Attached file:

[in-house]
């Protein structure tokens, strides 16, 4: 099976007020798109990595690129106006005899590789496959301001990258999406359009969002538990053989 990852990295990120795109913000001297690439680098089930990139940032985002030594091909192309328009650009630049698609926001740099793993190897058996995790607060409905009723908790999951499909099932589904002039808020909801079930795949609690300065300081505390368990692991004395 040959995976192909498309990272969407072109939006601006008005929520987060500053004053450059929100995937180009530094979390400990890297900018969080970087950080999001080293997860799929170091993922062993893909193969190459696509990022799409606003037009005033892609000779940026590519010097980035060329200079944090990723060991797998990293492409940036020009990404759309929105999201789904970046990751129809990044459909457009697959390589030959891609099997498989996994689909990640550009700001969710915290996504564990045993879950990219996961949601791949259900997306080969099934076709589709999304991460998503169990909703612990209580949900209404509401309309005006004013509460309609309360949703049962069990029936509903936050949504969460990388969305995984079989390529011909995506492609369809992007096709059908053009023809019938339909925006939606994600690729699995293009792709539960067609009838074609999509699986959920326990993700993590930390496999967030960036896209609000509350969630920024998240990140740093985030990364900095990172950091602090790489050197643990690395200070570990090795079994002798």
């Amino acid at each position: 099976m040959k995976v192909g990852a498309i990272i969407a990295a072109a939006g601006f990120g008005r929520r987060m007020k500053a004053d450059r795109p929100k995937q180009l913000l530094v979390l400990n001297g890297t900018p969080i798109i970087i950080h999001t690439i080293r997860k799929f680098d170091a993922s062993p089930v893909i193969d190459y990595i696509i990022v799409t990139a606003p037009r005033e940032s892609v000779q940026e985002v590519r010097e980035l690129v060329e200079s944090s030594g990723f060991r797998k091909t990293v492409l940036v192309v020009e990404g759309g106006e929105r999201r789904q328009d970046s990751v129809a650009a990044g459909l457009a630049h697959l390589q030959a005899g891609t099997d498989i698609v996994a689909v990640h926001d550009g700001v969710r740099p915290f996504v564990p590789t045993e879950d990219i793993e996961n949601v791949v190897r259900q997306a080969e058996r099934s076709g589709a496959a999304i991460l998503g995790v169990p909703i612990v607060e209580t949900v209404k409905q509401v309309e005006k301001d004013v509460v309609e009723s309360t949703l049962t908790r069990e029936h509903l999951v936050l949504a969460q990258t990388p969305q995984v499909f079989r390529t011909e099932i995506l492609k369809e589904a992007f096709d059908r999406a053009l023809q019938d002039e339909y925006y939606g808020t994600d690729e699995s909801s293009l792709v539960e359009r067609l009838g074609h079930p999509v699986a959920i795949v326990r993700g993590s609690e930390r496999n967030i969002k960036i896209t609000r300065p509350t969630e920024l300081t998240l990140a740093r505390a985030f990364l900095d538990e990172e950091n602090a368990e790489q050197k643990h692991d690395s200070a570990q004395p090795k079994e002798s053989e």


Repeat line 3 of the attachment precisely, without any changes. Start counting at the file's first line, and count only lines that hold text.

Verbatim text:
């Amino acid at each position: 099976m040959k995976v192909g990852a498309i990272i969407a990295a072109a939006g601006f990120g008005r929520r987060m007020k500053a004053d450059r795109p929100k995937q180009l913000l530094v979390l400990n001297g890297t900018p969080i798109i970087i950080h999001t690439i080293r997860k799929f680098d170091a993922s062993p089930v893909i193969d190459y990595i696509i990022v799409t990139a606003p037009r005033e940032s892609v000779q940026e985002v590519r010097e980035l690129v060329e200079s944090s030594g990723f060991r797998k091909t990293v492409l940036v192309v020009e990404g759309g106006e929105r999201r789904q328009d970046s990751v129809a650009a990044g459909l457009a630049h697959l390589q030959a005899g891609t099997d498989i698609v996994a689909v990640h926001d550009g700001v969710r740099p915290f996504v564990p590789t045993e879950d990219i793993e996961n949601v791949v190897r259900q997306a080969e058996r099934s076709g589709a496959a999304i991460l998503g995790v169990p909703i612990v607060e209580t949900v209404k409905q509401v309309e005006k301001d004013v509460v309609e009723s309360t949703l049962t908790r069990e029936h509903l999951v936050l949504a969460q990258t990388p969305q995984v499909f079989r390529t011909e099932i995506l492609k369809e589904a992007f096709d059908r999406a053009l023809q019938d002039e339909y925006y939606g808020t994600d690729e699995s909801s293009l792709v539960e359009r067609l009838g074609h079930p999509v699986a959920i795949v326990r993700g993590s609690e930390r496999n967030i969002k960036i896209t609000r300065p509350t969630e920024l300081t998240l990140a740093r505390a985030f990364l900095d538990e990172e950091n602090a368990e790489q050197k643990h692991d690395s200070a570990q004395p090795k079994e002798s053989e």